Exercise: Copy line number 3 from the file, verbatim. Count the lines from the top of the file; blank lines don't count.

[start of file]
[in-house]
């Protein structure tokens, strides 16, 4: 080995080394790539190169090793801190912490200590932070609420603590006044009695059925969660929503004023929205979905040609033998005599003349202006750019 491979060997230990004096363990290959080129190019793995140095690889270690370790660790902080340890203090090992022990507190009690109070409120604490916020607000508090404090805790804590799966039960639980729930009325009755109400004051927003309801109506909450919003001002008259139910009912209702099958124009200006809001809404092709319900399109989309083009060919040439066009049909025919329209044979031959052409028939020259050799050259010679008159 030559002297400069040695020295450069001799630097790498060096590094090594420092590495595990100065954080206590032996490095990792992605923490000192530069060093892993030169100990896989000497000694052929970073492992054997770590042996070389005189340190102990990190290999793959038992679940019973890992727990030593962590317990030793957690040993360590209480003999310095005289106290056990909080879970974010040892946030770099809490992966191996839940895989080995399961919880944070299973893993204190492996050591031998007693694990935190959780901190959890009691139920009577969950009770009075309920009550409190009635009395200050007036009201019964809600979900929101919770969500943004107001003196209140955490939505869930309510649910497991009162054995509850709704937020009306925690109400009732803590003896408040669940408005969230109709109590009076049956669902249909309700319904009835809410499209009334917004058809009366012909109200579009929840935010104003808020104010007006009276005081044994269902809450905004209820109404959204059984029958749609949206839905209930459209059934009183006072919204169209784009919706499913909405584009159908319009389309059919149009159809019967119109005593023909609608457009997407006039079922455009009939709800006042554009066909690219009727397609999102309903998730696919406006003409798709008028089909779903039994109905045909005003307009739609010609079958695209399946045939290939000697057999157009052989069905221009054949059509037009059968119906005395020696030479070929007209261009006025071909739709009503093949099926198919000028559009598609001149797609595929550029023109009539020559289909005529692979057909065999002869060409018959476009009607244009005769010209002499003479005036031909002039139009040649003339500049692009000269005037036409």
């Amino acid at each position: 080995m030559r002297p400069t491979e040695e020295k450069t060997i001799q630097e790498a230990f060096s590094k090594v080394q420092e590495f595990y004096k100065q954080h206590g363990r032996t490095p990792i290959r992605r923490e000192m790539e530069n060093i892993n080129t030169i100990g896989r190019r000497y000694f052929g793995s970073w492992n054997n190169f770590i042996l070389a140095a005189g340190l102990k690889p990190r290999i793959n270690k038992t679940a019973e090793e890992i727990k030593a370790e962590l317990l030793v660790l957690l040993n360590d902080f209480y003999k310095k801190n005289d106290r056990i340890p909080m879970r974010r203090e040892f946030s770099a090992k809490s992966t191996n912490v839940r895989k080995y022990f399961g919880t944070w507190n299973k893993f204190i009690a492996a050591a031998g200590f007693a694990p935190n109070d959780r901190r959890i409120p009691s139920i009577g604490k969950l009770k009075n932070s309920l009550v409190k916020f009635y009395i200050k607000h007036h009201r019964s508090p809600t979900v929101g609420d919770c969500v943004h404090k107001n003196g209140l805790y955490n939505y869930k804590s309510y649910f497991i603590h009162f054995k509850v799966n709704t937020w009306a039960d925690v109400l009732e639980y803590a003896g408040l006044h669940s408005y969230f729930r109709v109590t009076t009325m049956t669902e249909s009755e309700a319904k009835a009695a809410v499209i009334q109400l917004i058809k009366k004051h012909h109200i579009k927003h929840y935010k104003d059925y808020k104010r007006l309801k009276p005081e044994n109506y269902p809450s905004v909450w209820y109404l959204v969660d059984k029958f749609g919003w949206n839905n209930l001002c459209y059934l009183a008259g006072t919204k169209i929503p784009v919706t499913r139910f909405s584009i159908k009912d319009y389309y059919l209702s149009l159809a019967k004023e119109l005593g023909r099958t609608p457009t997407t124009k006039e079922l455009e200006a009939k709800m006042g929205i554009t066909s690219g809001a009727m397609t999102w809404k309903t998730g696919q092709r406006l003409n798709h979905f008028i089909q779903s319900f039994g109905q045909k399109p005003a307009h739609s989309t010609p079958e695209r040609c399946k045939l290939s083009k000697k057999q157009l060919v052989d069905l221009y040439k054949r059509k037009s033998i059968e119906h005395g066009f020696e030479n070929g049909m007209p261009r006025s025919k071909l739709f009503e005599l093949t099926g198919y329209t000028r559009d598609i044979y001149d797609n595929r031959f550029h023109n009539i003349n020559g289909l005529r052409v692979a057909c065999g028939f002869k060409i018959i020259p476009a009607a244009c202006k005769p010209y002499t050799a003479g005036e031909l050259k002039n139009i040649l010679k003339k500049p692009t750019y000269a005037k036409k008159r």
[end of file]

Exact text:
């Amino acid at each position: 080995m030559r002297p400069t491979e040695e020295k450069t060997i001799q630097e790498a230990f060096s590094k090594v080394q420092e590495f595990y004096k100065q954080h206590g363990r032996t490095p990792i290959r992605r923490e000192m790539e530069n060093i892993n080129t030169i100990g896989r190019r000497y000694f052929g793995s970073w492992n054997n190169f770590i042996l070389a140095a005189g340190l102990k690889p990190r290999i793959n270690k038992t679940a019973e090793e890992i727990k030593a370790e962590l317990l030793v660790l957690l040993n360590d902080f209480y003999k310095k801190n005289d106290r056990i340890p909080m879970r974010r203090e040892f946030s770099a090992k809490s992966t191996n912490v839940r895989k080995y022990f399961g919880t944070w507190n299973k893993f204190i009690a492996a050591a031998g200590f007693a694990p935190n109070d959780r901190r959890i409120p009691s139920i009577g604490k969950l009770k009075n932070s309920l009550v409190k916020f009635y009395i200050k607000h007036h009201r019964s508090p809600t979900v929101g609420d919770c969500v943004h404090k107001n003196g209140l805790y955490n939505y869930k804590s309510y649910f497991i603590h009162f054995k509850v799966n709704t937020w009306a039960d925690v109400l009732e639980y803590a003896g408040l006044h669940s408005y969230f729930r109709v109590t009076t009325m049956t669902e249909s009755e309700a319904k009835a009695a809410v499209i009334q109400l917004i058809k009366k004051h012909h109200i579009k927003h929840y935010k104003d059925y808020k104010r007006l309801k009276p005081e044994n109506y269902p809450s905004v909450w209820y109404l959204v969660d059984k029958f749609g919003w949206n839905n209930l001002c459209y059934l009183a008259g006072t919204k169209i929503p784009v919706t499913r139910f909405s584009i159908k009912d319009y389309y059919l209702s149009l159809a019967k004023e119109l005593g023909r099958t609608p457009t997407t124009k006039e079922l455009e200006a009939k709800m006042g929205i554009t066909s690219g809001a009727m397609t999102w809404k309903t998730g696919q092709r406006l003409n798709h979905f008028i089909q779903s319900f039994g109905q045909k399109p005003a307009h739609s989309t010609p079958e695209r040609c399946k045939l290939s083009k000697k057999q157009l060919v052989d069905l221009y040439k054949r059509k037009s033998i059968e119906h005395g066009f020696e030479n070929g049909m007209p261009r006025s025919k071909l739709f009503e005599l093949t099926g198919y329209t000028r559009d598609i044979y001149d797609n595929r031959f550029h023109n009539i003349n020559g289909l005529r052409v692979a057909c065999g028939f002869k060409i018959i020259p476009a009607a244009c202006k005769p010209y002499t050799a003479g005036e031909l050259k002039n139009i040649l010679k003339k500049p692009t750019y000269a005037k036409k008159r």